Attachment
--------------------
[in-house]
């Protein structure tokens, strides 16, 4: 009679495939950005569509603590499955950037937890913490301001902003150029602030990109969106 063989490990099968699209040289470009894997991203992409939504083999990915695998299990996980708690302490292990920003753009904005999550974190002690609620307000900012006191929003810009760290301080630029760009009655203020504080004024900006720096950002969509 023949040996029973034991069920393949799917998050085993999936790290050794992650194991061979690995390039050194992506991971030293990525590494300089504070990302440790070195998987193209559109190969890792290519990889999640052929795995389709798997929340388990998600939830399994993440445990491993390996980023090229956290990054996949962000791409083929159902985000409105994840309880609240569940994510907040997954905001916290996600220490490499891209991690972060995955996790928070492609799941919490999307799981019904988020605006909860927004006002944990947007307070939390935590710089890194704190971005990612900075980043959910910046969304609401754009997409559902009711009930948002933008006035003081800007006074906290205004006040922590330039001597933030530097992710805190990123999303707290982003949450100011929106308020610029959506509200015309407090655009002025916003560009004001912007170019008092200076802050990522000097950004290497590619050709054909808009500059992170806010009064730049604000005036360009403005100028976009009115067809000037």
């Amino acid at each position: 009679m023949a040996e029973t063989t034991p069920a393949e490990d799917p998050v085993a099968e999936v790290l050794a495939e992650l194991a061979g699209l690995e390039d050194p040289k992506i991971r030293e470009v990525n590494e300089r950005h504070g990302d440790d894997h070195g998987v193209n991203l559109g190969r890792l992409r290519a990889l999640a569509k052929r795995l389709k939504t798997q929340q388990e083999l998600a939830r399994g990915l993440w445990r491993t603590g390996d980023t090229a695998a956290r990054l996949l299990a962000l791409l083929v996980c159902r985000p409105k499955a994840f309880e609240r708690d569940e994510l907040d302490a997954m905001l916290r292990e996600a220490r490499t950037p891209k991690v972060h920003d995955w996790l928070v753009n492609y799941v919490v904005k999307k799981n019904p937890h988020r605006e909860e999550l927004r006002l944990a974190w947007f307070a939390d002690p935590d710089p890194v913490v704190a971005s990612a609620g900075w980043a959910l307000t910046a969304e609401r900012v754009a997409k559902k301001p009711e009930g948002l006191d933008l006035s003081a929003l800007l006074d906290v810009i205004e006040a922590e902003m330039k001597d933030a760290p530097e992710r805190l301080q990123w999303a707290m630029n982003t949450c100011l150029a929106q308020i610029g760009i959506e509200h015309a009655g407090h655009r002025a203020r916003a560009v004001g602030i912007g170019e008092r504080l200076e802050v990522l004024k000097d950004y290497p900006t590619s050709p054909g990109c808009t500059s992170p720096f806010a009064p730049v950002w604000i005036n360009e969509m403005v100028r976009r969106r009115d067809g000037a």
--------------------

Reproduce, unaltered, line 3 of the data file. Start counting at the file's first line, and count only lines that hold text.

């Amino acid at each position: 009679m023949a040996e029973t063989t034991p069920a393949e490990d799917p998050v085993a099968e999936v790290l050794a495939e992650l194991a061979g699209l690995e390039d050194p040289k992506i991971r030293e470009v990525n590494e300089r950005h504070g990302d440790d894997h070195g998987v193209n991203l559109g190969r890792l992409r290519a990889l999640a569509k052929r795995l389709k939504t798997q929340q388990e083999l998600a939830r399994g990915l993440w445990r491993t603590g390996d980023t090229a695998a956290r990054l996949l299990a962000l791409l083929v996980c159902r985000p409105k499955a994840f309880e609240r708690d569940e994510l907040d302490a997954m905001l916290r292990e996600a220490r490499t950037p891209k991690v972060h920003d995955w996790l928070v753009n492609y799941v919490v904005k999307k799981n019904p937890h988020r605006e909860e999550l927004r006002l944990a974190w947007f307070a939390d002690p935590d710089p890194v913490v704190a971005s990612a609620g900075w980043a959910l307000t910046a969304e609401r900012v754009a997409k559902k301001p009711e009930g948002l006191d933008l006035s003081a929003l800007l006074d906290v810009i205004e006040a922590e902003m330039k001597d933030a760290p530097e992710r805190l301080q990123w999303a707290m630029n982003t949450c100011l150029a929106q308020i610029g760009i959506e509200h015309a009655g407090h655009r002025a203020r916003a560009v004001g602030i912007g170019e008092r504080l200076e802050v990522l004024k000097d950004y290497p900006t590619s050709p054909g990109c808009t500059s992170p720096f806010a009064p730049v950002w604000i005036n360009e969509m403005v100028r976009r969106r009115d067809g000037a």